Closing the Education Achievement Gaps for African American Males is a research-based tool to improve the schooling experience of African American males. Editors Theodore S. Ransaw and Richard Majors draw together a collection of writings that provide much-needed engagement with issues of gender and identity for black males, as well as those of culture, media, and technology, in the context of education.
The distinguished and expert contributors whose work comprises this volume include an achievement-gap specialist for males of color, two psychologists, a math teacher, an electrical engineer, a former school principal, a social worker, and a former human rights commissioner. From black male learning styles to STEM, this book shows that issues pertaining to educational outcomes for black males are nuanced and complex but not unsolvable.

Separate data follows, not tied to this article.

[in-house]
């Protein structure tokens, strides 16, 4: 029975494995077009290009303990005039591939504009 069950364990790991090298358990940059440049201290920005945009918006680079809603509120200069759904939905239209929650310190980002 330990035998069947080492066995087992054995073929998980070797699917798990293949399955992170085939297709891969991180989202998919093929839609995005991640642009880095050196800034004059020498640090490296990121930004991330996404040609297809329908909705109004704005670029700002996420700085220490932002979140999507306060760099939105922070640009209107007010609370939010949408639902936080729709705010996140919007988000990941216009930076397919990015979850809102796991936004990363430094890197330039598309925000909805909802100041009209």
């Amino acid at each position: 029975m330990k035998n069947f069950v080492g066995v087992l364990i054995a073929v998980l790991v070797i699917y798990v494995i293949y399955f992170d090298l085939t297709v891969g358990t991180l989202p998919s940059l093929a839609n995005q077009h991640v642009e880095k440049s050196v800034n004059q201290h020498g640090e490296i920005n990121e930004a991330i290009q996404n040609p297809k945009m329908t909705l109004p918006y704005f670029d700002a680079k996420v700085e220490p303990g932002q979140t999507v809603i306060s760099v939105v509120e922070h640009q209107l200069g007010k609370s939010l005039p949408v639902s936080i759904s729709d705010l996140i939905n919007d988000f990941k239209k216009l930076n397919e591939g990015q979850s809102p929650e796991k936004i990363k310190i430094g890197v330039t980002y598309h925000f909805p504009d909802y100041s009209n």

With its combination of fresh new approaches to closing achievement gaps and up-to-date views on trends, this volume is an invaluable resource on vital contemporary social and educational issues that aims to improve learning, equity, and access for African American males.